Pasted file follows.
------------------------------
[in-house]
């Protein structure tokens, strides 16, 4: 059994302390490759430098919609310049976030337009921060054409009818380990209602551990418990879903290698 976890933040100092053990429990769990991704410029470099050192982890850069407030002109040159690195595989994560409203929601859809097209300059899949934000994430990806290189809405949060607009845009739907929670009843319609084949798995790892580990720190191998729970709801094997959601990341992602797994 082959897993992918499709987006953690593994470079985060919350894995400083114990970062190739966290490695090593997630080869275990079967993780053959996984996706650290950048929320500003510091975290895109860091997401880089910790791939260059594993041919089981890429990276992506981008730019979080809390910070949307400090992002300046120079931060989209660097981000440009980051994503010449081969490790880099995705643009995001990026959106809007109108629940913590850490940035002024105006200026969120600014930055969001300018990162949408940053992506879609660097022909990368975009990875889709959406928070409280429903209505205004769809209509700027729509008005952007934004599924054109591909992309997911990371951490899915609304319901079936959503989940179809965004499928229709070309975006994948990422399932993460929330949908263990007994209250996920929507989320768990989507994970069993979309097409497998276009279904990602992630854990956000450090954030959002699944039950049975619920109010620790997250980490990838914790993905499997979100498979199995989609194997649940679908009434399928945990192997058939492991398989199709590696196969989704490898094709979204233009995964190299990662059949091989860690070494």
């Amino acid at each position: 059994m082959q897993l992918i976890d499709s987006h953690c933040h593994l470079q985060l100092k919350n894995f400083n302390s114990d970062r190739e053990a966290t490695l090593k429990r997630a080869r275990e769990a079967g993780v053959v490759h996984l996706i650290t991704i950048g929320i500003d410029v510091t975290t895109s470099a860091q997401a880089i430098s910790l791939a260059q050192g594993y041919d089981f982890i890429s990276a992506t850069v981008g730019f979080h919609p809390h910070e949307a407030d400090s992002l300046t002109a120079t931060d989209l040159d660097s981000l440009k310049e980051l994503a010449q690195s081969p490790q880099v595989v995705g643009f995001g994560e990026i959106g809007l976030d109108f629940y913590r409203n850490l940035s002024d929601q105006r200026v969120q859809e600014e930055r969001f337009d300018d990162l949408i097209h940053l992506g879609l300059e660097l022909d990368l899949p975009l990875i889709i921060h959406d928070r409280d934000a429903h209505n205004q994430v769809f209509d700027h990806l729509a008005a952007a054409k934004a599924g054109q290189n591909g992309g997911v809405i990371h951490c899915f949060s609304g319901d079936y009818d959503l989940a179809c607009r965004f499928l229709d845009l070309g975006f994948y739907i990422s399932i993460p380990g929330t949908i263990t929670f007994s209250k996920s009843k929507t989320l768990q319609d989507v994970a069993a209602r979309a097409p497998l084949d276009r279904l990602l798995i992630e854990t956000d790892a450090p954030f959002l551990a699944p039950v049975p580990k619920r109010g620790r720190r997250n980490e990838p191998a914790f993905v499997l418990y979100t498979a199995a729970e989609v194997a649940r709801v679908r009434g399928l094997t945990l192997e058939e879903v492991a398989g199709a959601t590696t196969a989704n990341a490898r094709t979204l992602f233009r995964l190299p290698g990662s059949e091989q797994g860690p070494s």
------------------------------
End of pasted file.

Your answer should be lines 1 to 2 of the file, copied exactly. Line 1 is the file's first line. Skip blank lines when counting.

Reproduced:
[in-house]
């Protein structure tokens, strides 16, 4: 059994302390490759430098919609310049976030337009921060054409009818380990209602551990418990879903290698 976890933040100092053990429990769990991704410029470099050192982890850069407030002109040159690195595989994560409203929601859809097209300059899949934000994430990806290189809405949060607009845009739907929670009843319609084949798995790892580990720190191998729970709801094997959601990341992602797994 082959897993992918499709987006953690593994470079985060919350894995400083114990970062190739966290490695090593997630080869275990079967993780053959996984996706650290950048929320500003510091975290895109860091997401880089910790791939260059594993041919089981890429990276992506981008730019979080809390910070949307400090992002300046120079931060989209660097981000440009980051994503010449081969490790880099995705643009995001990026959106809007109108629940913590850490940035002024105006200026969120600014930055969001300018990162949408940053992506879609660097022909990368975009990875889709959406928070409280429903209505205004769809209509700027729509008005952007934004599924054109591909992309997911990371951490899915609304319901079936959503989940179809965004499928229709070309975006994948990422399932993460929330949908263990007994209250996920929507989320768990989507994970069993979309097409497998276009279904990602992630854990956000450090954030959002699944039950049975619920109010620790997250980490990838914790993905499997979100498979199995989609194997649940679908009434399928945990192997058939492991398989199709590696196969989704490898094709979204233009995964190299990662059949091989860690070494």